Though you've set the temperature for cotton, it may be too hot for the polo you're going to iron.
Learning how to iron a polo shirt is easy once you get the hang of it. Achieving a smooth finish when you iron a polo shirt and keeping the collar from looking flimsy requires a few basic items. To iron a polo shirt you will need: An iron with a steam function Water to put in the iron An ironing board Spray sizing or starch A spray bottle of water optional If you need to iron a polo shirt that is really wrinkled you may want to spray it with water and hang it up to dry.
Hanging the shirt while damp removes the wrinkles by weighing the shirt down a little bit as it dries. Set the iron to high or to the cotton setting. A lower setting will not get the wrinkles out as well. Spray starch or sizing on the shirt. Sizing gives the fabric body without being quite as stiff as starch. Either one will work though.
Flip the collar up with the inside showing. Ironing Shirts Polo Shirts. You can purchase spray starch online or at your local supermarket. There are several types, including traditional aerosol cans and eco-friendly spray bottles. Another option is to make your own cornstarch spray at home.
Check the care instructions on your polo shirt. The tag is usually located inside the collar of the shirt. If not, check the sides of the shirt on the inside. The back of the tag should tell you what material it was made of, how to wash it and any other special care you should take. Wash your shirt ahead of time. Make sure you treat any stains for example, ink stains or underarm stains before you wash the shirt, since ironing can set the stains permanently. Use a quality, non-bleach detergent and choose a cold-water machine wash.
You should wash dark colors separately from light colors. Wash your shirts inside-out to reduce fading. Partially dry your polo shirt. You can start out the drying process in a dryer machine on a low tumble-dry setting. The collar should be folded down. Smooth it with your hands. Set up your iron and ironing board. Make sure your iron is clean. If your shirt is a blend, use low heat. Test iron a small piece of fabric on the inside bottom hem before you fully iron your polo shirt.
Lay the shirt on the ironing board. Fold the collar down as you would like it to appear. Make sure the collar is damp, then iron it gently. Turn the shirt over and iron the other side of the collar. Spray the collar lightly with starch and iron the collar again.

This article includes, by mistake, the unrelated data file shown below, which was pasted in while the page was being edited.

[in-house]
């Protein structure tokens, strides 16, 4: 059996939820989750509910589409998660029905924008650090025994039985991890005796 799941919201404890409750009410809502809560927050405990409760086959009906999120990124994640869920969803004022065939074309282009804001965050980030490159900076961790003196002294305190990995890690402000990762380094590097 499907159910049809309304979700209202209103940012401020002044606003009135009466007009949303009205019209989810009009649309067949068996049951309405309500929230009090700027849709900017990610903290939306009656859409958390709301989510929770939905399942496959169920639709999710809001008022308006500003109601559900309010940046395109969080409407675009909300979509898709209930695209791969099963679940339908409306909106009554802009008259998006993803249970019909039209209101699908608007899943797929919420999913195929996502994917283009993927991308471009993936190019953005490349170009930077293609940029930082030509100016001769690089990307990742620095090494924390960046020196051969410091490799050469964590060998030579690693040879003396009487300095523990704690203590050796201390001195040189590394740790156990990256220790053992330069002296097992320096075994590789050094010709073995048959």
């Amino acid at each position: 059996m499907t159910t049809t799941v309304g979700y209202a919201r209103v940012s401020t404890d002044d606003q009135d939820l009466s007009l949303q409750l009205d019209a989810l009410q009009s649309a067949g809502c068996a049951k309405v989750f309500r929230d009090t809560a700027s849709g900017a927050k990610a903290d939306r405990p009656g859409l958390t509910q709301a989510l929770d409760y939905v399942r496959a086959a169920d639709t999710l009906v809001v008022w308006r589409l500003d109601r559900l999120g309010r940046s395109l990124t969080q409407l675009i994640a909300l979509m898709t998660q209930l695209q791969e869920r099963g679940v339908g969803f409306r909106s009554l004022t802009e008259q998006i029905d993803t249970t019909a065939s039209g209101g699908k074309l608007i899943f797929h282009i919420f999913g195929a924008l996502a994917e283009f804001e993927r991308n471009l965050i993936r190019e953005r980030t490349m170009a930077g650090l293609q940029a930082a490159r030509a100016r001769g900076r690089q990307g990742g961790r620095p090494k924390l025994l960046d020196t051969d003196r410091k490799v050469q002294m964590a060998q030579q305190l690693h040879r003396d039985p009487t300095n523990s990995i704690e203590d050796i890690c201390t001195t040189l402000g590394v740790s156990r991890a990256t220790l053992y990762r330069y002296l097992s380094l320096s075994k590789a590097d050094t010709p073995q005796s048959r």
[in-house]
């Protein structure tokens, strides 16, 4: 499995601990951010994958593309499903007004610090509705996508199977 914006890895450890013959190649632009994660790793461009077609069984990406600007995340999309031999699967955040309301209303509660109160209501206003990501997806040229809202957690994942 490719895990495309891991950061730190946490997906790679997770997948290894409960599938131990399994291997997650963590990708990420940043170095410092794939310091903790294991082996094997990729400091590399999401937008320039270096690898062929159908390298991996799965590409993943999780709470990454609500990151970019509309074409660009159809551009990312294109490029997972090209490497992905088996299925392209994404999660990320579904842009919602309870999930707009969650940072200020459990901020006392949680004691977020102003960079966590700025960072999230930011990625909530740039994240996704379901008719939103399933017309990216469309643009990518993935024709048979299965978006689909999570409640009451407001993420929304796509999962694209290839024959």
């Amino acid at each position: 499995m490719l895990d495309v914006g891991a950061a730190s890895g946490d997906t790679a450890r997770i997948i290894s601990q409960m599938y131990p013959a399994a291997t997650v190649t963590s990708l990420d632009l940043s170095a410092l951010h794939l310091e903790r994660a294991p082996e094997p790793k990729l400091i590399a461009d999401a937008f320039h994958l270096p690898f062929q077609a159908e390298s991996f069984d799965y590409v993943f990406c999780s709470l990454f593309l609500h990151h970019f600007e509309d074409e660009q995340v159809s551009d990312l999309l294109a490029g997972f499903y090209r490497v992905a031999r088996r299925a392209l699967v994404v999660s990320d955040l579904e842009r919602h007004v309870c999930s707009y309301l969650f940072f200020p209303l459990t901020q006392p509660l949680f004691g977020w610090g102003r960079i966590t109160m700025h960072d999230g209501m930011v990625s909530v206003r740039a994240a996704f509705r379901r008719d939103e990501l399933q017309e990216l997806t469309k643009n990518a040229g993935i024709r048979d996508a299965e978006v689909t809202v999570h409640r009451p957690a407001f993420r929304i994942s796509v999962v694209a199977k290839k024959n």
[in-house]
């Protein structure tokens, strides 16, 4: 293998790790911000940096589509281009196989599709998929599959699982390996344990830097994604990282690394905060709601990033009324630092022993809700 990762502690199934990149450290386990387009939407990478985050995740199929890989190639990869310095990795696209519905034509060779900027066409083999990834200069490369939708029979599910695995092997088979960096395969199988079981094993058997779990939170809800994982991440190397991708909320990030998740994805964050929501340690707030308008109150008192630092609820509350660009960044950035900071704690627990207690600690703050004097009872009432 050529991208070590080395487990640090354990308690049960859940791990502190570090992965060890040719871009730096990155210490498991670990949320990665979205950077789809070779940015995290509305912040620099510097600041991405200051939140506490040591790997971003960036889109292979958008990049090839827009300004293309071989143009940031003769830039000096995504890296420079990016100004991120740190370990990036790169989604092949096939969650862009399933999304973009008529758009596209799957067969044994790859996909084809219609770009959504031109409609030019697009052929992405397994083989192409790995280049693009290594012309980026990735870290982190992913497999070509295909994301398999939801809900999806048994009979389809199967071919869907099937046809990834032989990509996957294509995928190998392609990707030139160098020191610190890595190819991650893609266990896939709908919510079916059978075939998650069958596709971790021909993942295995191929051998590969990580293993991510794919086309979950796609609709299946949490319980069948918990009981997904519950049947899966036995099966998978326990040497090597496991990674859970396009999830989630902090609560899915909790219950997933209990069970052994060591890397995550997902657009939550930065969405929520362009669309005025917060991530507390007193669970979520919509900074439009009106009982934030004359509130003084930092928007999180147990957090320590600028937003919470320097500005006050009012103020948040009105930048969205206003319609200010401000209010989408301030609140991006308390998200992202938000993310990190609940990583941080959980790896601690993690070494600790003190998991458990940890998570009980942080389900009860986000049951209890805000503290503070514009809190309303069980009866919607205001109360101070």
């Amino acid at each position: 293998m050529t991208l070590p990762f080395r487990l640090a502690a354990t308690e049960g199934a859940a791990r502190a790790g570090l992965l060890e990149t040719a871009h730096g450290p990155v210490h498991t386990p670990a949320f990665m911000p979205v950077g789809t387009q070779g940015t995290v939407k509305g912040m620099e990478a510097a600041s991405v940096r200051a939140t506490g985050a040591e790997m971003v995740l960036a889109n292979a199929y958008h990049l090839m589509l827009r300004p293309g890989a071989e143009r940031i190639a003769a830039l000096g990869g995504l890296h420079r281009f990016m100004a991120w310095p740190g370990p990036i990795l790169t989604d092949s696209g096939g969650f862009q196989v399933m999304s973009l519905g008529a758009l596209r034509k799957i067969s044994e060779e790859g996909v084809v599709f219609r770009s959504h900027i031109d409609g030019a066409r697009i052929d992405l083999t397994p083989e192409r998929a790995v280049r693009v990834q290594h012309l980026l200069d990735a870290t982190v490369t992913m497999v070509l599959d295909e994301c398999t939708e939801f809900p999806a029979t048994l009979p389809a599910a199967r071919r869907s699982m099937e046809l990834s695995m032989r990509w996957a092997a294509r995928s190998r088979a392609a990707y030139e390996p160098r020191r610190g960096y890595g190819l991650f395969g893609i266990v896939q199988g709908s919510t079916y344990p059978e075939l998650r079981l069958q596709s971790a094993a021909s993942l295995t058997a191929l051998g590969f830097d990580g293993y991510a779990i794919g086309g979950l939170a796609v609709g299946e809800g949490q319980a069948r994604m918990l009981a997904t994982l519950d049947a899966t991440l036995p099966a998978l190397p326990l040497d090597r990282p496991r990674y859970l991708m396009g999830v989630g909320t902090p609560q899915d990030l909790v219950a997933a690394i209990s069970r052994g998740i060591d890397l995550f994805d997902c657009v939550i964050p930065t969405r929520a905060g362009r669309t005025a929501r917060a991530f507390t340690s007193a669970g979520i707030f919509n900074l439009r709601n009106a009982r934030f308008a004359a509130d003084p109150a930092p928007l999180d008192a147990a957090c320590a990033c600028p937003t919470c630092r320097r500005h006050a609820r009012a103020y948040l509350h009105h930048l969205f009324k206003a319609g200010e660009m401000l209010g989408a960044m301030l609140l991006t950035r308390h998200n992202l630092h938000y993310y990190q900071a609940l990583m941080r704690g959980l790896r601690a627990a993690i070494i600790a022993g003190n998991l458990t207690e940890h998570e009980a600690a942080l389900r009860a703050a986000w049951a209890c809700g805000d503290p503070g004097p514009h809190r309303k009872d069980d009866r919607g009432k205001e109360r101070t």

Then turn the collar inside-out, spray starch again, and iron again. This will prevent the collar from curling. Turn the shirt inside out and starch it.
Use your hands to smooth the shirt down. Also smooth the collar down from the inside. However, you can if you want it to appear stiff, like a button down dress shirt.
Lightly spray starch all over both sides of the shirt. Starch can leave white marks on clothes, which is one of the reasons for ironing the shirt inside-out. The other reason is that some fabrics are sensitive to ironing, and this will guard the exterior of your shirt from getting shiny or singed from the iron.
Iron the top of the shirt.
Reposition the shirt with the front side up and the collar just hanging off the edge away from you. Begin with the sleeves and iron them from the center toward the cuff. Next, iron the horse sweeping away from it. Then, iron the shirt starting at the collar and sweeping your way toward the bottom. Position the polo shirt over the ironing board so one half of the shirt at the top (along the shoulder to the armhole) fits along the narrow curved edge of the ironing board. Iron one front half of the polo shirt from the shoulder seam down to the bottom hem. Iron the sleeves from the center of the shirt to the cuffs. Iron the back of the polo shirt beginning at the collar towards the bottom. Long, sweeping motions help to iron a polo shirt quickly and leave it smoother. Slide the shirt away from yourself to finish the bottom of .